Title:
High surface area ceramic coated fibers
Kind Code:
A1


Abstract:
A method of manufacturing a ceramic coated fiber comprises heat treating an activated carbon coated fiber containing a ceramic precursor, to form a ceramic coated fiber.



Inventors:
Shang, Jian-ku (Champaign, IL, US)
Xie, Rongcai (Urbana, IL, US)
Yue, Zhongren (Urbana, IL, US)
Economy, James (Urbana, IL, US)
Application Number:
10/797582
Publication Date:
09/15/2005
Filing Date:
03/10/2004
Assignee:
SHANG JIAN-KU
XIE RONGCAI
YUE ZHONGREN
ECONOMY JAMES
Primary Class:
International Classes:
A61L9/20; C02F1/32; C02F1/72; C03C25/10; C03C25/42; C02F1/28; C02F1/30; (IPC1-7): D02G3/00
View Patent Images:



Primary Examiner:
GRAY, JILL M
Attorney, Agent or Firm:
EVAN LAW GROUP LLC (CHICAGO, IL, US)
Claims:
1. A method of manufacturing a ceramic coated fiber, comprising: heat treating an activated carbon coated fiber containing a ceramic precursor, to form a ceramic coated fiber.

2. The method of claim 1, wherein the heat treating comprises: a first heating at a temperature of at least 250° C., to cure the precursor, and a second heating, in an oxidizing atmosphere, at a temperature of at least 400° C., to remove the carbon.

3. The method of claim 2, wherein the first heating is in an inert atmosphere.

4. The method of claim 2, wherein the ceramic comprises TiO2 and/or TiON having an anatase structure.

5. The method of claim 4, wherein the ceramic precursor further comprises a nitrogen or sulfur dopant.

6. The method of claim 5, wherein the nitrogen source is tetramethylammonium hydroxide.

7. The method of claim 2, further comprising: contacting the ceramic coated fiber with a compound containing silver; and a third heating of the ceramic coated fiber.

8. The method of claim 2, further comprising: contacting the ceramic coated fiber with a compound containing palladium; a third heating of the ceramic coated fiber; and a fourth heating of the ceramic coated fiber in an atmosphere comprising H2.

9. The method of claim 2, wherein the ceramic comprises crystalline ceramic and has a BET surface area of at least 50 m2/g.

10. The method of claim 2, wherein the ceramic comprises at least one member selected from the group consisting of TiO2, TiON, TiOS, Al2O3, ZrO2, and MgO.

11. A ceramic coated fiber manufactured according to the method of claim 1.

12. A ceramic coated fiber manufactured according to the method of claim 2.

13. A method for producing radical species, comprising illuminating the fiber of claim 12, wherein the ceramic comprises TiO2 and/or TiON having an anatase structure.

14. A method for purifying and disinfecting air or water, comprising contacting the air or water with the fiber of claim 12 and illuminating the fiber, wherein the ceramic comprises TiO2 and/or TiON having an anatase structure.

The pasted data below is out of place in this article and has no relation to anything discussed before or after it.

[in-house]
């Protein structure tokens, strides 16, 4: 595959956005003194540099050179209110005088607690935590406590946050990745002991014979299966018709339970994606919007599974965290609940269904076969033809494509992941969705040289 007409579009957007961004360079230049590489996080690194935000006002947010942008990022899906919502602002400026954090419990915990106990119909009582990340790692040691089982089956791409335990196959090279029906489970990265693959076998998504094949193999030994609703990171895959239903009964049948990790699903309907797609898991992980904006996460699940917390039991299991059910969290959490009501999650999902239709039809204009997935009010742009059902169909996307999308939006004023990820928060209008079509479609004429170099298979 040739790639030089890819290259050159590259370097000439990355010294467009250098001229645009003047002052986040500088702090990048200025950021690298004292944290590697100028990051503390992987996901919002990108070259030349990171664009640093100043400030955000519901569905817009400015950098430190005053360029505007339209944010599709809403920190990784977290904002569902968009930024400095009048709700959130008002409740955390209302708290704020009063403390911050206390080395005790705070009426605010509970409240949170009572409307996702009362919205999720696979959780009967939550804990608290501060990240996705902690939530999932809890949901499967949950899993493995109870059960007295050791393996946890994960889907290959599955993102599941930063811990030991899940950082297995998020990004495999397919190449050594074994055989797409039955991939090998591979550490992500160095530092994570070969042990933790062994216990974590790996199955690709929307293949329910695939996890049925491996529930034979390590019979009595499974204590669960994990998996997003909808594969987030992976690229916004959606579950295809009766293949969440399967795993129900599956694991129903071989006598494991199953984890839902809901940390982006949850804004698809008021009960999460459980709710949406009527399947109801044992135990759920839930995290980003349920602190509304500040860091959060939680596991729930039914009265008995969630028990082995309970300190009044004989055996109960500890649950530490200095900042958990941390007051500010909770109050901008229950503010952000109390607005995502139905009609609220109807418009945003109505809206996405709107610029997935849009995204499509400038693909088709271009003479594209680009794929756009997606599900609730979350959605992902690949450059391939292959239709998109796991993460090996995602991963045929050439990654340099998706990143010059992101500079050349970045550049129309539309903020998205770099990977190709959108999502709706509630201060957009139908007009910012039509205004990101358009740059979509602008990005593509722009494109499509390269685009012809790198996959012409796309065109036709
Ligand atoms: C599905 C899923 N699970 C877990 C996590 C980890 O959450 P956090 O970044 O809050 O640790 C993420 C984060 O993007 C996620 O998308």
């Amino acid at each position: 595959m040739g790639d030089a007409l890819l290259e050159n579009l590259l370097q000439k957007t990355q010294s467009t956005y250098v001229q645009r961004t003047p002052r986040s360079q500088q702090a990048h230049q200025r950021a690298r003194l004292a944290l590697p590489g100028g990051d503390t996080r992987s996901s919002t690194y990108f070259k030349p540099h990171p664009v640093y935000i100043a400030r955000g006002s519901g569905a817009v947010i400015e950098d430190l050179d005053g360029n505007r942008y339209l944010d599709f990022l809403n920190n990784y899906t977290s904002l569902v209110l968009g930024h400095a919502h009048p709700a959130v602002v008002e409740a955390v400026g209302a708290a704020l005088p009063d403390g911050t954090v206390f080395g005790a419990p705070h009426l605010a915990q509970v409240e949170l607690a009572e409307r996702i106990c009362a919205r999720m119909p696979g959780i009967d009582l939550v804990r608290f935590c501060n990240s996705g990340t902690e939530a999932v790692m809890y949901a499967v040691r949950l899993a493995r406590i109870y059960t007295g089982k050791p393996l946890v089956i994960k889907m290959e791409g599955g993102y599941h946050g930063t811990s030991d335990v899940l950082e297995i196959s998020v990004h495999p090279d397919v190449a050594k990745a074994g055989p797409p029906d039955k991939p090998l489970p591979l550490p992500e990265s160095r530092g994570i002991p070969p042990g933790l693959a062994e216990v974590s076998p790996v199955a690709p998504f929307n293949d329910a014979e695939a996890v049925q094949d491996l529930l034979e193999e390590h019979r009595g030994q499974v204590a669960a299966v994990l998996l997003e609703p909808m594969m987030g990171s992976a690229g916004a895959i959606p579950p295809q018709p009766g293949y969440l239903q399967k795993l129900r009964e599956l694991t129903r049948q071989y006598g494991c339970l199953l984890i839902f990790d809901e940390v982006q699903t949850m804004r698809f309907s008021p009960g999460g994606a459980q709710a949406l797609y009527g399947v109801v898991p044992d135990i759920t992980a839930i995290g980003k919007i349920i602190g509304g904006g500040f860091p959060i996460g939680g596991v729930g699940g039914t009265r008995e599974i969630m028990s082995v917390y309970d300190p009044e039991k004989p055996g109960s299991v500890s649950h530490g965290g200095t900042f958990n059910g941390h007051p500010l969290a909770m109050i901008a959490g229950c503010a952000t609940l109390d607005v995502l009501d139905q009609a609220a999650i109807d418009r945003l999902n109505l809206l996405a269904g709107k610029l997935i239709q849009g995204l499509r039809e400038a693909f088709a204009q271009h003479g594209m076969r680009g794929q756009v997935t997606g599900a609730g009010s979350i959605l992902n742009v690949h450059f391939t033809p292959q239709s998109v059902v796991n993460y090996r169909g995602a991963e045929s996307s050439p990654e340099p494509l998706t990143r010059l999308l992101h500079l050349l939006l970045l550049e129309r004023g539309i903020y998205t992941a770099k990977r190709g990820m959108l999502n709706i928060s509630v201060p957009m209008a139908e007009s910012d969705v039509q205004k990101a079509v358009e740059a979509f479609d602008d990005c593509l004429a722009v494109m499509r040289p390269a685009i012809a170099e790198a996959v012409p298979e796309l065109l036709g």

15. A photochemical reactor comprising the fiber of claim 12, wherein the ceramic comprises TiO2 and/or TiON having an anatase structure.

16. A ceramic coated fiber, comprising: (a) a fiber, and (b) ceramic, coated on the fiber, wherein the ceramic has a BET surface area of at least 60 m2/g, and the ceramic comprises crystalline ceramic.

17. The ceramic coated fiber of claim 16, wherein the ceramic comprises TiO2 and/or TiON having an anatase structure.

18. The ceramic coated fiber of claim 16, wherein the ceramic comprises at least one member selected from the group consisting of TiO2, TiON, TiOS, Al2O3, ZrO2, and MgO.

19. The ceramic coated fiber of claim 16, wherein the ceramic has a B.E.T. surface area of 60 m2/g to 300 m2/g.

20. The ceramic coated fiber of claim 16, wherein the ceramic comprises 10 to 90% by weight of the ceramic coated fibers.

21. The ceramic coated fiber of claim 16, further comprising silver and/or palladium.

22. A method for producing radical species, comprising illuminating the fiber of claim 17.

23. A method for purifying and disinfecting air or water, comprising contacting the air or water with the fiber of claim 17, and illuminating the fiber.

24. A photochemical reactor comprising the fiber of claim 17.

25. A method for manufacturing an intermediate for the fabrication of ceramic coated fibers, comprising heating an activated carbon coated fiber containing a ceramic precursor, to cure the precursor.

26. The method of claim 25, wherein the heating is in an inert atmosphere.

27. An intermediate for the fabrication of ceramic coated fibers manufactured according to the method of claim 25.

28. A ceramic coated fiber, comprising: (a) a fiber, and (b) ceramic, coated on the fiber, wherein the ceramic has a BET surface area of at least 50 m2/g, and the ceramic comprises at least one member selected from the group consisting of Al2O3, ZrO2, and MgO.

29. The ceramic coated fiber of claim 28, wherein the ceramic has a B.E.T. surface area of 60 m2/g to 300 m2/g.

30. The ceramic coated fiber of claim 28, wherein the ceramic comprises 10 to 90% by weight of the ceramic coated fibers.

31. The ceramic coated fiber of claim 28, further comprising silver and/or palladium.

Description:

BACKGROUND